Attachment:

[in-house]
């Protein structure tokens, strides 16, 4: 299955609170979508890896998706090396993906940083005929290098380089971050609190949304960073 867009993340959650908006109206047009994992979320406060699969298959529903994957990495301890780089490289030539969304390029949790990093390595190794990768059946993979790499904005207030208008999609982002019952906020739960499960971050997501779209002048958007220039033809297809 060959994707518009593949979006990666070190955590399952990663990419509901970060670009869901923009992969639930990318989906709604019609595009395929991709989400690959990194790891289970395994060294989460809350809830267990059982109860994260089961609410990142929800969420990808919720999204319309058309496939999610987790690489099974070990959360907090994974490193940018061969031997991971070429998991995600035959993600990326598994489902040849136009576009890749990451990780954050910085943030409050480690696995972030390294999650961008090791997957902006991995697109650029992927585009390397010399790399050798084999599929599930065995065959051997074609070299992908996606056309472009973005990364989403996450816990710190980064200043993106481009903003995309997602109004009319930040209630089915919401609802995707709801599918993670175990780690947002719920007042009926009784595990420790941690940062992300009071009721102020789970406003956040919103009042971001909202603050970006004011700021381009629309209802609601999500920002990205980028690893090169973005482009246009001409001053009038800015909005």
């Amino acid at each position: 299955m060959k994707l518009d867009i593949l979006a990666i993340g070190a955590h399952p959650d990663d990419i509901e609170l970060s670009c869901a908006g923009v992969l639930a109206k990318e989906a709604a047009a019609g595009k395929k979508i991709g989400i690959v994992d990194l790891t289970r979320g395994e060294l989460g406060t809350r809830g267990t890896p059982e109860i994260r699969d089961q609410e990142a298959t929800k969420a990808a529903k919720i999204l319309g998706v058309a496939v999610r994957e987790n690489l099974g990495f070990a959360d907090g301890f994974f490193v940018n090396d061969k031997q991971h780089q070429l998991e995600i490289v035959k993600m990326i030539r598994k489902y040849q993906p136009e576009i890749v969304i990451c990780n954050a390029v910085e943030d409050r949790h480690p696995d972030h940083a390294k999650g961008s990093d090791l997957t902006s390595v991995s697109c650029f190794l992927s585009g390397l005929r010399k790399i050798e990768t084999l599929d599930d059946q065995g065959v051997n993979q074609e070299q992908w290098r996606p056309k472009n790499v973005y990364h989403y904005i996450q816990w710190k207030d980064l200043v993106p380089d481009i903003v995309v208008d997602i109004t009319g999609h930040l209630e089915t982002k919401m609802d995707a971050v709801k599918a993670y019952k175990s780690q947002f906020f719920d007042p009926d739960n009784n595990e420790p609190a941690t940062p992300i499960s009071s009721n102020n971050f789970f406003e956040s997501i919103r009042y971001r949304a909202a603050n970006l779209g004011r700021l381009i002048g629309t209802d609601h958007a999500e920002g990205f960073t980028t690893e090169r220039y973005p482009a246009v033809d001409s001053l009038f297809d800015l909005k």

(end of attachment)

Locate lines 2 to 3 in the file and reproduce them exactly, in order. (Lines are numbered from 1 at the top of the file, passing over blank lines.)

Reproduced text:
């Protein structure tokens, strides 16, 4: 299955609170979508890896998706090396993906940083005929290098380089971050609190949304960073 867009993340959650908006109206047009994992979320406060699969298959529903994957990495301890780089490289030539969304390029949790990093390595190794990768059946993979790499904005207030208008999609982002019952906020739960499960971050997501779209002048958007220039033809297809 060959994707518009593949979006990666070190955590399952990663990419509901970060670009869901923009992969639930990318989906709604019609595009395929991709989400690959990194790891289970395994060294989460809350809830267990059982109860994260089961609410990142929800969420990808919720999204319309058309496939999610987790690489099974070990959360907090994974490193940018061969031997991971070429998991995600035959993600990326598994489902040849136009576009890749990451990780954050910085943030409050480690696995972030390294999650961008090791997957902006991995697109650029992927585009390397010399790399050798084999599929599930065995065959051997074609070299992908996606056309472009973005990364989403996450816990710190980064200043993106481009903003995309997602109004009319930040209630089915919401609802995707709801599918993670175990780690947002719920007042009926009784595990420790941690940062992300009071009721102020789970406003956040919103009042971001909202603050970006004011700021381009629309209802609601999500920002990205980028690893090169973005482009246009001409001053009038800015909005």
């Amino acid at each position: 299955m060959k994707l518009d867009i593949l979006a990666i993340g070190a955590h399952p959650d990663d990419i509901e609170l970060s670009c869901a908006g923009v992969l639930a109206k990318e989906a709604a047009a019609g595009k395929k979508i991709g989400i690959v994992d990194l790891t289970r979320g395994e060294l989460g406060t809350r809830g267990t890896p059982e109860i994260r699969d089961q609410e990142a298959t929800k969420a990808a529903k919720i999204l319309g998706v058309a496939v999610r994957e987790n690489l099974g990495f070990a959360d907090g301890f994974f490193v940018n090396d061969k031997q991971h780089q070429l998991e995600i490289v035959k993600m990326i030539r598994k489902y040849q993906p136009e576009i890749v969304i990451c990780n954050a390029v910085e943030d409050r949790h480690p696995d972030h940083a390294k999650g961008s990093d090791l997957t902006s390595v991995s697109c650029f190794l992927s585009g390397l005929r010399k790399i050798e990768t084999l599929d599930d059946q065995g065959v051997n993979q074609e070299q992908w290098r996606p056309k472009n790499v973005y990364h989403y904005i996450q816990w710190k207030d980064l200043v993106p380089d481009i903003v995309v208008d997602i109004t009319g999609h930040l209630e089915t982002k919401m609802d995707a971050v709801k599918a993670y019952k175990s780690q947002f906020f719920d007042p009926d739960n009784n595990e420790p609190a941690t940062p992300i499960s009071s009721n102020n971050f789970f406003e956040s997501i919103r009042y971001r949304a909202a603050n970006l779209g004011r700021l381009i002048g629309t209802d609601h958007a999500e920002g990205f960073t980028t690893e090169r220039y973005p482009a246009v033809d001409s001053l009038f297809d800015l909005k």